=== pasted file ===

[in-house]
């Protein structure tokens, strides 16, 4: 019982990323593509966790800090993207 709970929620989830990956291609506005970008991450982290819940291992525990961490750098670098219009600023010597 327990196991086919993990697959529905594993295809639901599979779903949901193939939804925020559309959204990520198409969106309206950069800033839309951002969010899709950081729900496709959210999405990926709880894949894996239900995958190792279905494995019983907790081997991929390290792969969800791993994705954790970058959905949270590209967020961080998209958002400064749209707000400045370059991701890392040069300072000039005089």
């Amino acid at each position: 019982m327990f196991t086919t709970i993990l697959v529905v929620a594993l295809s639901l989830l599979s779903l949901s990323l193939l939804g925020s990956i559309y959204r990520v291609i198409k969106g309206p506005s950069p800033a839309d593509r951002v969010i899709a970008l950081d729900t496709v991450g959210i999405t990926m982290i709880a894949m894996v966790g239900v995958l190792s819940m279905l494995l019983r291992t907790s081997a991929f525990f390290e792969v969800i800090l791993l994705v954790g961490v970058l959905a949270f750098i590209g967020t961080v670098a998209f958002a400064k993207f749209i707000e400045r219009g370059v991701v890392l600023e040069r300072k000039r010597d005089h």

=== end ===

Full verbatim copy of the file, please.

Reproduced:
[in-house]
């Protein structure tokens, strides 16, 4: 019982990323593509966790800090993207 709970929620989830990956291609506005970008991450982290819940291992525990961490750098670098219009600023010597 327990196991086919993990697959529905594993295809639901599979779903949901193939939804925020559309959204990520198409969106309206950069800033839309951002969010899709950081729900496709959210999405990926709880894949894996239900995958190792279905494995019983907790081997991929390290792969969800791993994705954790970058959905949270590209967020961080998209958002400064749209707000400045370059991701890392040069300072000039005089």
């Amino acid at each position: 019982m327990f196991t086919t709970i993990l697959v529905v929620a594993l295809s639901l989830l599979s779903l949901s990323l193939l939804g925020s990956i559309y959204r990520v291609i198409k969106g309206p506005s950069p800033a839309d593509r951002v969010i899709a970008l950081d729900t496709v991450g959210i999405t990926m982290i709880a894949m894996v966790g239900v995958l190792s819940m279905l494995l019983r291992t907790s081997a991929f525990f390290e792969v969800i800090l791993l994705v954790g961490v970058l959905a949270f750098i590209g967020t961080v670098a998209f958002a400064k993207f749209i707000e400045r219009g370059v991701v890392l600023e040069r300072k000039r010597d005089h």